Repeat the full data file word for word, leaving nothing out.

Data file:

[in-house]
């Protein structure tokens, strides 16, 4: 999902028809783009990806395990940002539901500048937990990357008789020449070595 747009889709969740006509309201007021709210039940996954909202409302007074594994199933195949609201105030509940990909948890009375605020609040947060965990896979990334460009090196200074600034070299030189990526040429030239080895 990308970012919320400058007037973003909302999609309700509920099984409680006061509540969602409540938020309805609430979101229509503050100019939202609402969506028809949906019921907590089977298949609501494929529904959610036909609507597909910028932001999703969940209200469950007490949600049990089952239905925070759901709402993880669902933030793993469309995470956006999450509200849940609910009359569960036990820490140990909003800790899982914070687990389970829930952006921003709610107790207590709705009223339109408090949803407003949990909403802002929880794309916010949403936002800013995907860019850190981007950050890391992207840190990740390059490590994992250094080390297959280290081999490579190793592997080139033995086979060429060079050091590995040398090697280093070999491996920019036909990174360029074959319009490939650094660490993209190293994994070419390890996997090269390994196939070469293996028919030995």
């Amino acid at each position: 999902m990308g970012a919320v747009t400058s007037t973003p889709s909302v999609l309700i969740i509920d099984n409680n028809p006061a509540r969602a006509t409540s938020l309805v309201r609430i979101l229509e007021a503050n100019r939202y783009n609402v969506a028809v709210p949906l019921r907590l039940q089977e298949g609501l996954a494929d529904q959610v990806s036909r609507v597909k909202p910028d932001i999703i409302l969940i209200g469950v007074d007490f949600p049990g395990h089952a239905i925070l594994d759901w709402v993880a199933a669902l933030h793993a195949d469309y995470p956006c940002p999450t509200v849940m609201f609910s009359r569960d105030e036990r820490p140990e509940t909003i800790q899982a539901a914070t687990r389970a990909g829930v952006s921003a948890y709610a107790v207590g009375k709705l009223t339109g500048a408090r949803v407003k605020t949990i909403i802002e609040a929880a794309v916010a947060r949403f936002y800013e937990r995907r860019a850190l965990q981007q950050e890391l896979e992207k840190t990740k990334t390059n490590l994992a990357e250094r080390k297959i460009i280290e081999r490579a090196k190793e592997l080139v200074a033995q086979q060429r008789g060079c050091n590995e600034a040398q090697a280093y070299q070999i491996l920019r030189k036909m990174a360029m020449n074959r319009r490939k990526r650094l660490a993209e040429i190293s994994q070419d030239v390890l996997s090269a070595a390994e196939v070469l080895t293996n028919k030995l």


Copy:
[in-house]
């Protein structure tokens, strides 16, 4: 999902028809783009990806395990940002539901500048937990990357008789020449070595 747009889709969740006509309201007021709210039940996954909202409302007074594994199933195949609201105030509940990909948890009375605020609040947060965990896979990334460009090196200074600034070299030189990526040429030239080895 990308970012919320400058007037973003909302999609309700509920099984409680006061509540969602409540938020309805609430979101229509503050100019939202609402969506028809949906019921907590089977298949609501494929529904959610036909609507597909910028932001999703969940209200469950007490949600049990089952239905925070759901709402993880669902933030793993469309995470956006999450509200849940609910009359569960036990820490140990909003800790899982914070687990389970829930952006921003709610107790207590709705009223339109408090949803407003949990909403802002929880794309916010949403936002800013995907860019850190981007950050890391992207840190990740390059490590994992250094080390297959280290081999490579190793592997080139033995086979060429060079050091590995040398090697280093070999491996920019036909990174360029074959319009490939650094660490993209190293994994070419390890996997090269390994196939070469293996028919030995």
């Amino acid at each position: 999902m990308g970012a919320v747009t400058s007037t973003p889709s909302v999609l309700i969740i509920d099984n409680n028809p006061a509540r969602a006509t409540s938020l309805v309201r609430i979101l229509e007021a503050n100019r939202y783009n609402v969506a028809v709210p949906l019921r907590l039940q089977e298949g609501l996954a494929d529904q959610v990806s036909r609507v597909k909202p910028d932001i999703i409302l969940i209200g469950v007074d007490f949600p049990g395990h089952a239905i925070l594994d759901w709402v993880a199933a669902l933030h793993a195949d469309y995470p956006c940002p999450t509200v849940m609201f609910s009359r569960d105030e036990r820490p140990e509940t909003i800790q899982a539901a914070t687990r389970a990909g829930v952006s921003a948890y709610a107790v207590g009375k709705l009223t339109g500048a408090r949803v407003k605020t949990i909403i802002e609040a929880a794309v916010a947060r949403f936002y800013e937990r995907r860019a850190l965990q981007q950050e890391l896979e992207k840190t990740k990334t390059n490590l994992a990357e250094r080390k297959i460009i280290e081999r490579a090196k190793e592997l080139v200074a033995q086979q060429r008789g060079c050091n590995e600034a040398q090697a280093y070299q070999i491996l920019r030189k036909m990174a360029m020449n074959r319009r490939k990526r650094l660490a993209e040429i190293s994994q070419d030239v390890l996997s090269a070595a390994e196939v070469l080895t293996n028919k030995l």